About a mile later I recognized a bend in the road – this had to be it! And it was. We veered off the road and into Geneva Basin just as the darkness was falling. We managed to put up the tent and get everything pulled together as the snow piled up around us. Headlamps were eventually pulled out, hot chocolate was cooked up and down layers were added. By 10pm we were all fast asleep…and relatively warm!
Morning dawned slowly, partly because I kept burying my head back into my sleeping bag determined to avoid the cold until the sun was fully available to warm me. Somehow we managed to sleep a solid 9 hours – apparently skinning with packs is a lot of work and wears a person out! Slowly we emerged from the tent and set up our gear for some mountain exploration.
We studied the trail map of the Geneva Basin resort, picked a route and headed upward. We quickly learned that riding down a “blue square” is far more fun than skinning up one! It was a rather slow climb but we kept moving – the book said there was a cabin at the top that was open year round. It needed to be found and explored!
When we came upon the cabin all the misery of the skin up was forgotten – the setting was gorgeous and the cabin was perfect! And by “perfect” I mean full of mountain character! It was like a miniature hut, but with more personalization by every visitor! Since it’s just open to whoever shows up there were some interesting finds in the cabin – like a multiple half full bottles of rum/bourbon/whiskey, a whole slew of board/card games, ramen noodles + canned tuna, dog food, a hammock, instant eggs and a well tuned guitar!
The little cabin had a kitchen area, a table + chairs and a back room with a wood stove and bunks for sleeping. It was definitely “well used” but I kind of loved that part of it! Everyone that had been there left behind something from their visit, adding to the character of the place! The best part was the book full of stories from past visitors and the huge map of the Geneva Basin resort!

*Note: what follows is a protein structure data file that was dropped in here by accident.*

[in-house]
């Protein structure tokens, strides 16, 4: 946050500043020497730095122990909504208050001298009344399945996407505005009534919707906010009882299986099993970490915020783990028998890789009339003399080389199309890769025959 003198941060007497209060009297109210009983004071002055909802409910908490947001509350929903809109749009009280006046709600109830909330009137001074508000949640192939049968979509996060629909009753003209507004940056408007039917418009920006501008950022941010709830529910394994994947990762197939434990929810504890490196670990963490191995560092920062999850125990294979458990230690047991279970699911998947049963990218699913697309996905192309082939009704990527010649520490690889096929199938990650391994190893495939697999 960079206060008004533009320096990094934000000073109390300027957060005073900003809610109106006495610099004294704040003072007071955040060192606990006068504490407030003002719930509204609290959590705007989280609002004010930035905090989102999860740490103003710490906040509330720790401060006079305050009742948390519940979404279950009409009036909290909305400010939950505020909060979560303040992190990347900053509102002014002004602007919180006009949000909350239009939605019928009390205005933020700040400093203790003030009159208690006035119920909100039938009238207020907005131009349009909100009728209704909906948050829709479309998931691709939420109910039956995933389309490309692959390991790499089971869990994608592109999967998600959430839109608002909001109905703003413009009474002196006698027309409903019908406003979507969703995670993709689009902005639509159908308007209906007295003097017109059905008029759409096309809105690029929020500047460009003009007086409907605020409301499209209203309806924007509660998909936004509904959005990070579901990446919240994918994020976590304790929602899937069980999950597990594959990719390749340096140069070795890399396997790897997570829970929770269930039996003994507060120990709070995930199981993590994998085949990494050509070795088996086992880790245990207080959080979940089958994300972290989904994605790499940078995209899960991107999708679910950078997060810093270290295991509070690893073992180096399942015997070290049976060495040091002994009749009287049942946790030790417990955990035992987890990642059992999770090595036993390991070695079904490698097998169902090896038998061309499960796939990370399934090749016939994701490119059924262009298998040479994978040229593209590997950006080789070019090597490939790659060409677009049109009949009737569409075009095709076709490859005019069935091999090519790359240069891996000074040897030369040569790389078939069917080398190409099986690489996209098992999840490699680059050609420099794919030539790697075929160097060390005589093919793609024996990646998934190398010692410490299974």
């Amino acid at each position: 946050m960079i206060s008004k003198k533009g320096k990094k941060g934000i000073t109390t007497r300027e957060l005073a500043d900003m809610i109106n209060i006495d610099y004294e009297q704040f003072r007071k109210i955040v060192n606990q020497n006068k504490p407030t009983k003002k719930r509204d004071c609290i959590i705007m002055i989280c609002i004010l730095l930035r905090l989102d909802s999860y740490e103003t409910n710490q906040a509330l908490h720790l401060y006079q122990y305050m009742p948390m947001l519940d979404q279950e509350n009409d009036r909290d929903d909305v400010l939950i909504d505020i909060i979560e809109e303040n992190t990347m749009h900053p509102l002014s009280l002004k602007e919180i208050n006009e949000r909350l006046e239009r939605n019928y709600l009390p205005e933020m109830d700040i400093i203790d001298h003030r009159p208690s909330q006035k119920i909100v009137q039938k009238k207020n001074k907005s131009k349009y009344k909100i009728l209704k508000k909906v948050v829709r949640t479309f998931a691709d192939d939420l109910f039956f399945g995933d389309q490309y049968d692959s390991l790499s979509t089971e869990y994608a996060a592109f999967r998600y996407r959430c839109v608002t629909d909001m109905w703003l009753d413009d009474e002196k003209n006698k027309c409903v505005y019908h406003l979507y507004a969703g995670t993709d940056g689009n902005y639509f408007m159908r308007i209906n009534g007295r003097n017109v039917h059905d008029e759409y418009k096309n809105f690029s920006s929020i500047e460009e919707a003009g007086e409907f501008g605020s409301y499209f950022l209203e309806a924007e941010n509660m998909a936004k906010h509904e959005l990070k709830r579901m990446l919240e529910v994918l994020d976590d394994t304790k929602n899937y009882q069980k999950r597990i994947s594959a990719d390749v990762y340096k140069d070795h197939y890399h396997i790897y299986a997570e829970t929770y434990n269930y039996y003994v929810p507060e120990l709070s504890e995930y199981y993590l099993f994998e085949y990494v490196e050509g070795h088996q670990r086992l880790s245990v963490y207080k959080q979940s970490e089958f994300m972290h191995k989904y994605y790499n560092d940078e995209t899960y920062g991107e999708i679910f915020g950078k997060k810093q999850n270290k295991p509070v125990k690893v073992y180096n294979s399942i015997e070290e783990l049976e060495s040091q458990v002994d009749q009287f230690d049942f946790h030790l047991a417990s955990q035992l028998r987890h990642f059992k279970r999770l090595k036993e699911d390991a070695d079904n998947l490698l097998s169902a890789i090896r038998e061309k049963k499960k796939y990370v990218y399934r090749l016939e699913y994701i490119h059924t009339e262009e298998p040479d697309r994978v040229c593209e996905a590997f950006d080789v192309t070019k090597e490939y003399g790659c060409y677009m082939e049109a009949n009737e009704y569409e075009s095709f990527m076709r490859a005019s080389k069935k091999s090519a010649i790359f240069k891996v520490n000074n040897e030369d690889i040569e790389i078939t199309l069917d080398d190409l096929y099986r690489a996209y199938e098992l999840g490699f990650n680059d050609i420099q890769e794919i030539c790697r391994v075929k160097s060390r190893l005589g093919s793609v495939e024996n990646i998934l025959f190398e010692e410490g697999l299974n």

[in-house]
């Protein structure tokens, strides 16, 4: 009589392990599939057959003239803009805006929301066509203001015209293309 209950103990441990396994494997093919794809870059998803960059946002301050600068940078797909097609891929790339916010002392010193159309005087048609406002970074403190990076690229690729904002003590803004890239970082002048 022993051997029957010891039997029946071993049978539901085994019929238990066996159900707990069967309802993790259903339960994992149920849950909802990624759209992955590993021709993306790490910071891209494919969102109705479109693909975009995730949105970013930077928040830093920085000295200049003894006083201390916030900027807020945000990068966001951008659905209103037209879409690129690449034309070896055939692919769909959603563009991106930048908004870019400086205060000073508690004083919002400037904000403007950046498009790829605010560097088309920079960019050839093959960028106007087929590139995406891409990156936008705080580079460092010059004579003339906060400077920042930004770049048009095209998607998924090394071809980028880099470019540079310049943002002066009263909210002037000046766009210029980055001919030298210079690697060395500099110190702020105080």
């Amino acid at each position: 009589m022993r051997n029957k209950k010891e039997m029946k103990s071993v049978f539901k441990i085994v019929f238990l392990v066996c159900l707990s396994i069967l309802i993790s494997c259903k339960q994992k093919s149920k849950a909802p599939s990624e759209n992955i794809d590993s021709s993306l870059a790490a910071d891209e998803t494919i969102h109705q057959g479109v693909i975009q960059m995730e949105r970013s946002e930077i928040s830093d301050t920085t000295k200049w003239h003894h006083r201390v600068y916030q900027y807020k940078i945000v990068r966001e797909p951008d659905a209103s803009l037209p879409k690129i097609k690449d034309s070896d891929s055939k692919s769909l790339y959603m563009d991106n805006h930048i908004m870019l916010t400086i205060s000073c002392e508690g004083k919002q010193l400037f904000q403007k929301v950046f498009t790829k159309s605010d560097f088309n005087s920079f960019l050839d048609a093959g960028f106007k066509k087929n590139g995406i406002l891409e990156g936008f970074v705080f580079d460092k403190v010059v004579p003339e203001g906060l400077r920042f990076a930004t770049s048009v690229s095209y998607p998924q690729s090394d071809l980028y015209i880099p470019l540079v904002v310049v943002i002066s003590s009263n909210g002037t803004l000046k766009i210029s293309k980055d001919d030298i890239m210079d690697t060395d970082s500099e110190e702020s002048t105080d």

There was a run named after me! I will be back to ride it, some day!
After a fair bit of exploring we headed back down the mountain. The snow had warmed up a lot in the bright sunshine so riding was…interesting. The snow that fell overnight turned into sticky mashed potatoes. Making turns was nearly impossible and there were many, many comical, slow motion crashes!
By the time we got back down to our campsite clouds had moved in and the snow started again, only to move out before we were finished packing up. The weather was weird all weekend – very sporadic. I kinda liked it, we had no time to get tired of whatever was happening before it changed gears!
The hike out was…a little daunting. We knew we had a lot of uphill and it seemed to just drag on and on. There were no promise of fresh snow or beautiful wilderness mornings motivating us, just a boring drive home to real life responsibilities. We trudged on with Will taking quite the beating from the sticky snow as he pulled the sled. He was kind enough to carry the tent + cook stove in since he had the sled so we did what we could to do some stellar trail breaking. It was still a long, slow hike and we were all ecstatic to see the Guanella summit…it was all downhill from there!
Eventually the cleared road came into view and we knew we were back. We haphazardly piled everything into the car and headed back toward Denver. Reality was waiting for us…and it was not going to be kind! The car was unloaded by 8pm, laundry was started and workweek lunches were finished by 9pm, showers may or may not have happened before we crashed into bed at 10pm. Monday’s alarms were not even kind of welcome at 5am!
But…winter camping did not suck! I mean, I think I still prefer camping through summer storms, but I’m glad I gave it another shot. With the proper gear [borrowed or purchased] I’d go again…I’m a sucker for misery if it promises gorgeous mountain views and a little solitude.
For anyone in search of specific stats – the mileage from the parking lot just above the Guanella Pass Campground was about 4.75 miles one way to Geneva Basin. We gained about 750ft on our way in and roughly 1,000ft on the way out.